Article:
It seems as though you reward Lebron and Miami for not being as good a team and then having magnificent performances against weaker competition.
The 2001 Lakers were the greatest playoff team in history. They swept 50–32 Portland (Pippen-Wallace), 55–27 Sacramento (Webber-Divac-J Will) and 58–24 San Antonio (Duncan-Robinson), then beat the best team in the east, 56–26 Philadelphia (Iverson-Dikembo) 4–1. Their opponents featured eight Hall of Famers, with a combined winning percentage of 66.7% Their point differential throughout the playoffs was 12.8, the greatest in modern history.
The 2012 Heat had a much easier path to the championship. The best team in the East lost in the first round because Derek Rose got hurt. The Knicks lost two both of their starting guards to injury in losing 4–1 to Miami. The Pacers lost two of their best players to injury in game 5 with the series tied 2–2, and lost 4–2. And the Celtics old guys finally hit their expiration date, but still held a 3–2 lead. In the finals, they played a green Thunder team that was emotionally exhausted after coming back from down 2–0 against San Antonio.
Combined winning percentage of Miami opponents: 59.8% and a point differential of 7.0.
Even though every player’s career is not yet over, it appears that Miami played only two elite teams featuring five Hall of Fame players (six if you count Melo on a weak Knicks team).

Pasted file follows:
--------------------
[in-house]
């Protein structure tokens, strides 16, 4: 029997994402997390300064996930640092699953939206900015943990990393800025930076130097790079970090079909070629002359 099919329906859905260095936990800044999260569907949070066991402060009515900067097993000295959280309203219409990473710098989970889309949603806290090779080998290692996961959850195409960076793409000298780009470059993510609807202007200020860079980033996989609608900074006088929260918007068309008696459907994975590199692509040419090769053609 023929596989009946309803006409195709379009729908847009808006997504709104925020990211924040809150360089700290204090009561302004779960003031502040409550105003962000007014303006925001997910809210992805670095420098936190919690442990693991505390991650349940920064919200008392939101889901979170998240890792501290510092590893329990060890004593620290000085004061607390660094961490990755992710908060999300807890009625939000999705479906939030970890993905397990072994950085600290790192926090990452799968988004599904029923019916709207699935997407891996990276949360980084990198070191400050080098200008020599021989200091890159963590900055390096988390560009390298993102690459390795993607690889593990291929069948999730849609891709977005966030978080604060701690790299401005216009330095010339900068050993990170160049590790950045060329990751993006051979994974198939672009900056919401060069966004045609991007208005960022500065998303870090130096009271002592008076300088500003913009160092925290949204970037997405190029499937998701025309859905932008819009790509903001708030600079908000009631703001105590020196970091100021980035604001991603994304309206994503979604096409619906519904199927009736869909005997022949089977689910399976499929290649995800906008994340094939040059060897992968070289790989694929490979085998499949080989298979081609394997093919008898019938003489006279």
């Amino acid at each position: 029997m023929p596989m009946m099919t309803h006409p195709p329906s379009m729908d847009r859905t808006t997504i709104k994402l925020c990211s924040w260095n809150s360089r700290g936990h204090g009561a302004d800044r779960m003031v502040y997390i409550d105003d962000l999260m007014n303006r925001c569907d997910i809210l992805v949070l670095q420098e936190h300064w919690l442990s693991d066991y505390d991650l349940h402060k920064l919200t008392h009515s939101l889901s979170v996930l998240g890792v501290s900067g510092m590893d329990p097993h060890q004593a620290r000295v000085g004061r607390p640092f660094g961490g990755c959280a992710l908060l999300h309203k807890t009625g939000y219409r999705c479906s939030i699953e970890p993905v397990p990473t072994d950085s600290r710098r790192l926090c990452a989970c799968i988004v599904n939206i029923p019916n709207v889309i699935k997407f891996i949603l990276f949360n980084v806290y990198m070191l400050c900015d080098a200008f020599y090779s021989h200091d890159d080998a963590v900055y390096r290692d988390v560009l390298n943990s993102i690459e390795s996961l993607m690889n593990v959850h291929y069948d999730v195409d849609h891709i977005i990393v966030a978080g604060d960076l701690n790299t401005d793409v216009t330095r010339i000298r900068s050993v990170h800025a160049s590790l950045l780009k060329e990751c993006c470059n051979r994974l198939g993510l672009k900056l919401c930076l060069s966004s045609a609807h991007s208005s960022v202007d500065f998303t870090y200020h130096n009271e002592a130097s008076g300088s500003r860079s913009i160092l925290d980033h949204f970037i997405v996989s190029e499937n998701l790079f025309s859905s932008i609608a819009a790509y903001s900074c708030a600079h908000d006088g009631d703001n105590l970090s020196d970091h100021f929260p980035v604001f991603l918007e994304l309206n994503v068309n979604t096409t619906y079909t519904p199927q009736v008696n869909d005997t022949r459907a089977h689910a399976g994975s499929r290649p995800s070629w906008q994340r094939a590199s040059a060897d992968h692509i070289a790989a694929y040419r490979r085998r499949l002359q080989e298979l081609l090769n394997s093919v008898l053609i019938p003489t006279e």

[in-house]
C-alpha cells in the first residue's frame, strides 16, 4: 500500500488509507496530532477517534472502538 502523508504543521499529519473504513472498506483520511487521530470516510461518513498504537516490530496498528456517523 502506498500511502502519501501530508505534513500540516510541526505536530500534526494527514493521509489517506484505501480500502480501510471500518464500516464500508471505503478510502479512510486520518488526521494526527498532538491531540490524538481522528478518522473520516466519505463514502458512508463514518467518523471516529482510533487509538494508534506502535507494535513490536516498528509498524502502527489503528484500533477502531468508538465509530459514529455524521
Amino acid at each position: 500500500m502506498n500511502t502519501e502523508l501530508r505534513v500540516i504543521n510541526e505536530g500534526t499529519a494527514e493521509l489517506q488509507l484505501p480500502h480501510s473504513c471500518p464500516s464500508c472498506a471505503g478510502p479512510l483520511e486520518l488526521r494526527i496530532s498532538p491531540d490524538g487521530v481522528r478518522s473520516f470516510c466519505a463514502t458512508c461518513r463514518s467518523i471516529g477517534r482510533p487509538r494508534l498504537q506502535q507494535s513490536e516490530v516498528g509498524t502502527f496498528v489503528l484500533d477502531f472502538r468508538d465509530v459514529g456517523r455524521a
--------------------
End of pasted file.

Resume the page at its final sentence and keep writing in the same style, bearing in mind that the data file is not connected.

The Lakers played against much tougher competition and completely dominated everyone — Shaq wins as alpha dog.
Even if you give a Legacy-Check edge to the Heat this one metric should not be given equal weight compared to historic measures like how many titles each team could have won.
Shaq and Kobe definitely could have won five or six rings. They suffered key injuries (Kobe, Horry) as they tried to win their fourth straight, and again in 2004 (Malone). In 2005 and 2006, Kobe was at his absolute peak, while Shaq rebounded to lead Miami to the conference finals and an NBA championship.
Finally, look at each team’s record in NBA finals. The Lakers were 3–1 in Finals, with an 13–7 won-loss record.
Miami was 2–2 in Finals, with an 11–12 won-loss record.
Based on all these metrics, it’s not even close — Shaq and Kobe were by far the GOAT. And for that one magical playoff run in 2001, they compare favorably to any team in history.